If we apply these same principles to the experience of Artworks in general, I believe the same effect can be had. With supportive facilitation, participants can be brought on a journey to connect with themselves, to connect with those sharing the experience, and to connect with the artworks. In creating a safe and intimate container, each artwork (whether it be immersive or not) can be received in a deep and activating way. As deeply as safety is created, as openly are we able to express. This is not to say there won’t still be discomfort, shame, or shyness, but these feelings can be held in a supportive space such that they can be leaned into and explored, rather than serve as a block to experiencing.  

In the opening activation of our first exhibition at Samata Soul, Meet me in my dreams, I was able to witness this firsthand. 

With the sound of binaural beats and the smell of sage burning, participants were guided into a meditative state. Through the breath, they were able to connect to themselves and from this space, begin to slowly explore the artworks. They were guided to tune in to their inner sensations while experiencing each piece. To notice any reactions and sensations. To stay in stillness beyond discomfort, to explore what was beyond it. 

When we came together at the end to sit in Circle and share with each other about the experience, I was amazed at the Feeling that was able to be engaged. Some cried, some were disturbed, some said they witnessed parts of themselves that they had long been out of touch with.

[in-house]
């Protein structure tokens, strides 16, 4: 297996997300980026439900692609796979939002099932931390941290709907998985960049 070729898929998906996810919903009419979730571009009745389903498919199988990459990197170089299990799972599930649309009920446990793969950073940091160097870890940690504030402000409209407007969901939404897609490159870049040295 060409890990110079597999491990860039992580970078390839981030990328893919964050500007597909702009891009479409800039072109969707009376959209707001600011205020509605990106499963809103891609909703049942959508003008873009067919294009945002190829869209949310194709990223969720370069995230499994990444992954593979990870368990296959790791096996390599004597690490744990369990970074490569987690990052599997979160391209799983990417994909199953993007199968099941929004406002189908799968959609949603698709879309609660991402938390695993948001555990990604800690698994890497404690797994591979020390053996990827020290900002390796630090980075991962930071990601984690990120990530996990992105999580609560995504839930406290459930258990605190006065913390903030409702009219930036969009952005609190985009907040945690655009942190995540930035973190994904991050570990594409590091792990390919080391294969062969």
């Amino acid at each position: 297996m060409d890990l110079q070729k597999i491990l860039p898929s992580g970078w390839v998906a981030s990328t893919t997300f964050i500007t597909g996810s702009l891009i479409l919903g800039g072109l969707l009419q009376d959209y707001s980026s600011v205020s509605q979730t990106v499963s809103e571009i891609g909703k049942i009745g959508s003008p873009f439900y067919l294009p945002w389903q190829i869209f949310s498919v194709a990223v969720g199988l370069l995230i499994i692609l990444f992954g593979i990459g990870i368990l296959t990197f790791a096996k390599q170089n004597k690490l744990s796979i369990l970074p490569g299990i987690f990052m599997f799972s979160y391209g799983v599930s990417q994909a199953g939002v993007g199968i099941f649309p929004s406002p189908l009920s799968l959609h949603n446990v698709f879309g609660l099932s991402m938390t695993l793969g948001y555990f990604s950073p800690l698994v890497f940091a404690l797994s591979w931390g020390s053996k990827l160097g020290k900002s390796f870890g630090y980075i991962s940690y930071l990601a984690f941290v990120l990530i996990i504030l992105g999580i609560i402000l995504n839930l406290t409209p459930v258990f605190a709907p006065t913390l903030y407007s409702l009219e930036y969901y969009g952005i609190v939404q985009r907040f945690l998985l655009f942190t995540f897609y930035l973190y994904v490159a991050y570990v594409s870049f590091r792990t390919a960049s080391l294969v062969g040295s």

Ultimately, the experience was moving- which brings me back to the original question: 

would the artworks alone have been enough to have this effect? 

(The depth of engagement with an Artwork will of course vary depending on the skill, concept, etc. of each artwork, but I’ll leave the highly complex subject of ‘What is good art’ to another day!)

For the sake of this exploration, I will say, yes – artworks are inherently enough. Rather, it is the disconnection to ourselves and to each other that is so pervasive in modern society, that makes it harder to receive them in their full potentiality. 

[1] Garden of Earthly Delights  Introduction text, curated by Stephanie Rosenthal with Clara Meister,

[2] Hicham Berrada, Mesk-ellil, 2015

[3] Zheng Bo, “Pteridophilia 1–4; Survival Manual II; Movements; Fern as Method”

[4] Renato Leotta, “La Notte di San Lorenzo”